By J Nastranis
NEW YORK (IDN) – Jayathma Wickramanayake of Sri Lanka is the new UN Envoy on Youth. She succeeds Ahmad Alhendawi of Jordan. Announcing this appointment, Secretary-General António Guterres said he was grateful for Alhendawi’s dedicated service in addressing the needs and rights of young people, bringing the work of the United Nations closer to them.
The success of the 2030 Agenda for Sustainable Development depends on empowering young people as rights-holders, agents of change and torchbearers, Guterres said.
“Having represented and motivated global youth development on an international level since the age of 21, notably during high-level United Nations initiatives including the declaration of World Youth Skills Day,” the announcement on June 20 added, Wickramanayake “has also played a key role in transforming the youth development sector at the national level, notably through the creation of a large movement for civic and political engagement of young people named ‘Hashtag Generation’.”
As Dr Palitha Kohona, former Ambassador and Permanent Representative of Sri Lanka to the United Nations in New York wrote in IDN: The 2030 Agenda has correctly identified marketable skills and jobs for youth as a priority. Many of the 17 SDGs and their targets specifically mention the need to develop relevant skills among the youth and adults, including technical and vocational skills, in order to facilitate employment and also entrepreneurship. An educated and skilled workforce is a key factor in attracting investments.
While the situation for all youth remains a challenge, the unfortunate tendency for young women to fall behind even further compared to their male counterparts due to the lack of employable skills and social attitudes has been highlighted frequently. Equipping young women also with employable skills will enhance the economic potential of a country dramatically.
The 2030 Agenda emphasizes, in particular, the need for a good education, good health care and good jobs.
The UN World Youth Skills Day resulted from a proposal made by the then president of Sri Lanka, Mahinda Rajapaksa, during the UN General Assembly in 2013. Consequently, the UN adopted A/RES/69/145 tabled by Sri Lanka at the 69th session of the General Assembly, on December 18, 2014, dedicating July 15 as the UN Youth Skills Day.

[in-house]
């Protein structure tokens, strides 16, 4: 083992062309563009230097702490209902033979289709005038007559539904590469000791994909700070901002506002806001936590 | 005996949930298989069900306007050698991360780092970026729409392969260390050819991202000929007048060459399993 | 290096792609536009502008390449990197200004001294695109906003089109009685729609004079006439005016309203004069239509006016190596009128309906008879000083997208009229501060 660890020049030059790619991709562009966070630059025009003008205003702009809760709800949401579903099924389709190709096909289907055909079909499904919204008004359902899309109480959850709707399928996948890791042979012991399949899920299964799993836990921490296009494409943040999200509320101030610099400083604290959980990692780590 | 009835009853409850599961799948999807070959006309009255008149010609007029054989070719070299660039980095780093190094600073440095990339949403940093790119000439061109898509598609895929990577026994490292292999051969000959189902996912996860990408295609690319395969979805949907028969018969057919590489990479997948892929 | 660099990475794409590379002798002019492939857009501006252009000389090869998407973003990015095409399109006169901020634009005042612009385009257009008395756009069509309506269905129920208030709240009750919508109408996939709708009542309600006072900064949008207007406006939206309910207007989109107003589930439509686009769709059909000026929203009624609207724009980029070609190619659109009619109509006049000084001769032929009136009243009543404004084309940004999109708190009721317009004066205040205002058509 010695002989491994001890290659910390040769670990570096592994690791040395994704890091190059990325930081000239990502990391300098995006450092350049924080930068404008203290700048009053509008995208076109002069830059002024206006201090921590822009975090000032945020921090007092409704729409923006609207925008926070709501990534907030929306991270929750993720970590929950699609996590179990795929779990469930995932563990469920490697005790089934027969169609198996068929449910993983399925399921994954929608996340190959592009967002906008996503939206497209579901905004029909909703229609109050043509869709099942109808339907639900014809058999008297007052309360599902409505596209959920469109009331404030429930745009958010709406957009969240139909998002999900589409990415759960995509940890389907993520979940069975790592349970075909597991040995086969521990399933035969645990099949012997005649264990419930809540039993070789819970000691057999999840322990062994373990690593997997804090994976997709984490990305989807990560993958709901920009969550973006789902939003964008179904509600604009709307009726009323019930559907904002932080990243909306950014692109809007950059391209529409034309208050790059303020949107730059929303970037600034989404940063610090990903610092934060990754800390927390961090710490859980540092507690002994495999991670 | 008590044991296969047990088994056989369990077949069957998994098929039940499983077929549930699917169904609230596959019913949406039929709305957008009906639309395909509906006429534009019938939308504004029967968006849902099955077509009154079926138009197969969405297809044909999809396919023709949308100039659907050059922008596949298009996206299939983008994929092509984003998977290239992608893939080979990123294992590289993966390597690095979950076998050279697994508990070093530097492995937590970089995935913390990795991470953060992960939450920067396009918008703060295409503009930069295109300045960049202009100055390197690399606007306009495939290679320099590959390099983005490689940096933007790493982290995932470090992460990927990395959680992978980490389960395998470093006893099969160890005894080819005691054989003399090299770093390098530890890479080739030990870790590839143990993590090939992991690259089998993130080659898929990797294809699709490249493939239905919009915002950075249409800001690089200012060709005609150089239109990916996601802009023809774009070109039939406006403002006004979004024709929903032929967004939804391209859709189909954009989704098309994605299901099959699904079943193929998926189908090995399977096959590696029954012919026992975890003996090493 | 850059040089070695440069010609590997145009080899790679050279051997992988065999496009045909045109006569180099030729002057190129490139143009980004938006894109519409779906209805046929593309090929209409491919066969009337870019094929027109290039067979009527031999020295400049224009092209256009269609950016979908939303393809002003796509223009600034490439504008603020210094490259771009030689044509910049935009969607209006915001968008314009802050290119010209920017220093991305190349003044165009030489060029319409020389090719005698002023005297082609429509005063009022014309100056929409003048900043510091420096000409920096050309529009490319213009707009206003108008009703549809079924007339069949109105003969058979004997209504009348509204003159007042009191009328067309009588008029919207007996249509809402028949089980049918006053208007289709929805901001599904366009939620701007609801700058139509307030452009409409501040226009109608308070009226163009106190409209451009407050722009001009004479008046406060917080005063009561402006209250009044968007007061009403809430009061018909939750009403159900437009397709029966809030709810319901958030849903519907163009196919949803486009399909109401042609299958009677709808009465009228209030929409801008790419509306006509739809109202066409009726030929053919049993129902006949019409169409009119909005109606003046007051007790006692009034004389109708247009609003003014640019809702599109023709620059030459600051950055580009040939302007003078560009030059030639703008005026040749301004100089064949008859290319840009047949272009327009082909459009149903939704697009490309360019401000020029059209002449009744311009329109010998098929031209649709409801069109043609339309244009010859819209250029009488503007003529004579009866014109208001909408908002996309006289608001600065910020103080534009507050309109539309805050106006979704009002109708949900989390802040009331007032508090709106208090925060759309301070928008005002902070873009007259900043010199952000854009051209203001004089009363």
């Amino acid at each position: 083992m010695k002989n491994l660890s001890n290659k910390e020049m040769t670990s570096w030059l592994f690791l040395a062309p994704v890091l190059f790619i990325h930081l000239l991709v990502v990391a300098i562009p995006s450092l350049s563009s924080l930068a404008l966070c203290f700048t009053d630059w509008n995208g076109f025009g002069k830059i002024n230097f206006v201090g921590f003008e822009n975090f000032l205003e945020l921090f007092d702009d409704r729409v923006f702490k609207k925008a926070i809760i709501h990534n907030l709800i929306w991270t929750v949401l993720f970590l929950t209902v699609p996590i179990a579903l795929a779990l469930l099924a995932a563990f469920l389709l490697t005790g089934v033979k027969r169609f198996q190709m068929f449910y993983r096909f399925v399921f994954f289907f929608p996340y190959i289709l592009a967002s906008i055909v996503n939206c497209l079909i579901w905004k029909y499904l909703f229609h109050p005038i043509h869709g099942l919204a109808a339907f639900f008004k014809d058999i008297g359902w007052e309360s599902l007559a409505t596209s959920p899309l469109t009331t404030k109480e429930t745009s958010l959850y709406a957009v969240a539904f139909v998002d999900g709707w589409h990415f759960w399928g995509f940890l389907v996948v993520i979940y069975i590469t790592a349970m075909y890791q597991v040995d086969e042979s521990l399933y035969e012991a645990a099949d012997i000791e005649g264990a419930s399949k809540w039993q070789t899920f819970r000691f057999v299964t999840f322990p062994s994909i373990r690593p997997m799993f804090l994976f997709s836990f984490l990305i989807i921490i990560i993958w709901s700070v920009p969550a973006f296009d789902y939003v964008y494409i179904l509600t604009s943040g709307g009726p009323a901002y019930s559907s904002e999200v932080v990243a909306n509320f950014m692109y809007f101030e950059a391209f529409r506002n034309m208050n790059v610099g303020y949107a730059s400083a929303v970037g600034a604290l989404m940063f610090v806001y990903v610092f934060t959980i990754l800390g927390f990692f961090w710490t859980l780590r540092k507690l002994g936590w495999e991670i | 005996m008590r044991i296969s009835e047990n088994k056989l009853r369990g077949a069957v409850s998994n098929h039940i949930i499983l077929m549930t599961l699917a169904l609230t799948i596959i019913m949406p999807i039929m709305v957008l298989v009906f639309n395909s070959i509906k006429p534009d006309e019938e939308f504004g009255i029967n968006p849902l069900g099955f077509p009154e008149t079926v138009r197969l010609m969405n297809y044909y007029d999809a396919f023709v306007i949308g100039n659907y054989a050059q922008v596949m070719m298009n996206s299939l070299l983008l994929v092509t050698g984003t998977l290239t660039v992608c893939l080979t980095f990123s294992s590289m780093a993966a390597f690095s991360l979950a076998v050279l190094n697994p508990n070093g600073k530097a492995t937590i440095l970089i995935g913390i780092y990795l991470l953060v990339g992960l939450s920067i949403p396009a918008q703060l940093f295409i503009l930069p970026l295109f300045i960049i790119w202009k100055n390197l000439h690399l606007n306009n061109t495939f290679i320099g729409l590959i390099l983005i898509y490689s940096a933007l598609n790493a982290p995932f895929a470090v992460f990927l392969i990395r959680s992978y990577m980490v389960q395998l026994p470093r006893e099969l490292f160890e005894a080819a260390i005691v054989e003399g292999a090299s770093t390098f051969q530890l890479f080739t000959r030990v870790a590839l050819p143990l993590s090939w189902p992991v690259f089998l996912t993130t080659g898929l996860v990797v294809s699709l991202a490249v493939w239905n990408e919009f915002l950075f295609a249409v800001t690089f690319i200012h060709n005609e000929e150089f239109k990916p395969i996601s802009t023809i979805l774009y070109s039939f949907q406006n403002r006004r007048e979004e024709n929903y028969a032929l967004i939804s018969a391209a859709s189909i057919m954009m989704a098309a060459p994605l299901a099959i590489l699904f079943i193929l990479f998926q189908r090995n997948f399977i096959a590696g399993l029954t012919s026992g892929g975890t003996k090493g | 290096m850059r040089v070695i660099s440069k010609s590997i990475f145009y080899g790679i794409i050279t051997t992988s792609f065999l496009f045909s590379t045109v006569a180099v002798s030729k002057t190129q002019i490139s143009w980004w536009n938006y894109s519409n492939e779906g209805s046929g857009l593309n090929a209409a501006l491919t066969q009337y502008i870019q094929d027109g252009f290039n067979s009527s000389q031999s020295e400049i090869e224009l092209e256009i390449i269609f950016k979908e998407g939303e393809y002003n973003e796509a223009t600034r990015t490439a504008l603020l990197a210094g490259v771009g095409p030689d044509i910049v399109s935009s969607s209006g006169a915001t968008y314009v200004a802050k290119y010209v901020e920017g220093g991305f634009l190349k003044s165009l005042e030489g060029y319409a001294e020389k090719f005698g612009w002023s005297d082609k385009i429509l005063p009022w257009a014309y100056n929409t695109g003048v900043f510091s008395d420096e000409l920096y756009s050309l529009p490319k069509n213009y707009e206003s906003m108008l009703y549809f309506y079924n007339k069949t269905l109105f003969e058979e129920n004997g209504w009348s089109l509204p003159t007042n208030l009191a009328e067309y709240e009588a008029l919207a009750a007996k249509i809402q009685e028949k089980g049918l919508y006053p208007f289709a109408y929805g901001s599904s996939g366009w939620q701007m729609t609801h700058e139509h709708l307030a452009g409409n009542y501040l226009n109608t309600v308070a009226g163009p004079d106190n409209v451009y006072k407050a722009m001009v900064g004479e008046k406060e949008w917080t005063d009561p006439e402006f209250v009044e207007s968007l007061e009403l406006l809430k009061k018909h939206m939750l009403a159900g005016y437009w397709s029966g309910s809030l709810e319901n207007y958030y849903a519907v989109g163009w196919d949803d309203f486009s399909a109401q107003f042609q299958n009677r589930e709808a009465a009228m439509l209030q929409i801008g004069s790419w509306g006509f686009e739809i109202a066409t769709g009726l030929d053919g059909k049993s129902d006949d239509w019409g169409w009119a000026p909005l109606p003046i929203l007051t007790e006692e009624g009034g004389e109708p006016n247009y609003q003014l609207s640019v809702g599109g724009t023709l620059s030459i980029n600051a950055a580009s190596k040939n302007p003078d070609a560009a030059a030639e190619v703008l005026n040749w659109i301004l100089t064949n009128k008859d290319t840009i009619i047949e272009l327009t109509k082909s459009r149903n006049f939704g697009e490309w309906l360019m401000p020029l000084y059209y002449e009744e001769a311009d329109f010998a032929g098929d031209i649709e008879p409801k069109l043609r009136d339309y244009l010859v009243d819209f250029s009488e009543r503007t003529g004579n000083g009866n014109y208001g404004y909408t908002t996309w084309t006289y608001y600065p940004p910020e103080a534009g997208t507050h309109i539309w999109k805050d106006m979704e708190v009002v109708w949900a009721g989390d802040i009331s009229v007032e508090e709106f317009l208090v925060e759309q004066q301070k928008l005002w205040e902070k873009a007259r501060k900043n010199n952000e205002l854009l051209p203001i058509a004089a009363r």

As a means of focusing attention to the issue, Dr. Kohona added, UN Secretary-General, Ban Ki-moon, established the Office of the Secretary-General’s Envoy on Youth and appointed Ahmad Alhendawi of Jordan as his first Envoy on Youth.
Jordan moved a resolution in the UN Security Council on youth, peace and security, which it adopted on December 9, 2015. For the first time in the UN’s history the resolution focuses entirely on the role of young men and women in peace-building and countering violent extremism. It regards the youth and youth-led organizations as important partners in the global efforts to thwart violent extremism and promote lasting peace.
The importance of the resolution is also underlined by the fact that 600 million young people are living in fragile and conflict-affected settings and are confronted with the challenge of halting the rise of radicalization and violent extremism, especially among young women and men. The resolution gives a boost to the youth-led peace-building and conflict-prevention interventions to build peaceful communities and underpin democratic, inclusive governance.
Commenting on the adoption of Resolution 2250, UN Secretary-General’s Envoy on Youth, Ahmad Alhendawi, said: “This is a major breakthrough in our collective efforts to change the predominantly negative narrative on youth and recognize the significant role of young people in peace-building.
“Youth have for too long been cast away as either the perpetrators of violence or its victims. With this resolution, the Security Council recognizes the important contributions that young people make in countering violent extremism and supporting peace-building efforts around the world.”
Alhendawi’s successor is presently working as an officer of the Sri Lanka Administrative Service, Wickramanayake has previously served as Secretary to the Secretary General of the Parliament of Sri Lanka (2016-2017), Project Officer-Youth, One-Text Initiative in Sri Lanka (2015-2016), Member and Youth Lead Negotiator, International Youth Task Force of the World Conference on Youth 2014 (2013-2014) and Official Youth Delegate to the United Nations, Ministry of Youth Affairs and Skills Development (2012-2013). She was furthermore a Senator in the Sri Lankan Youth Parliament (2013-2015).
Born in 1990, Wickramanayake is reading for Master of Development Studies, at the University of Colombo and holds a Bachelor degree in Science, from the same university. [IDN-InDepthNews – 26 June 2017]
Photo: Jayathma Wickramanayake. Credit: UN
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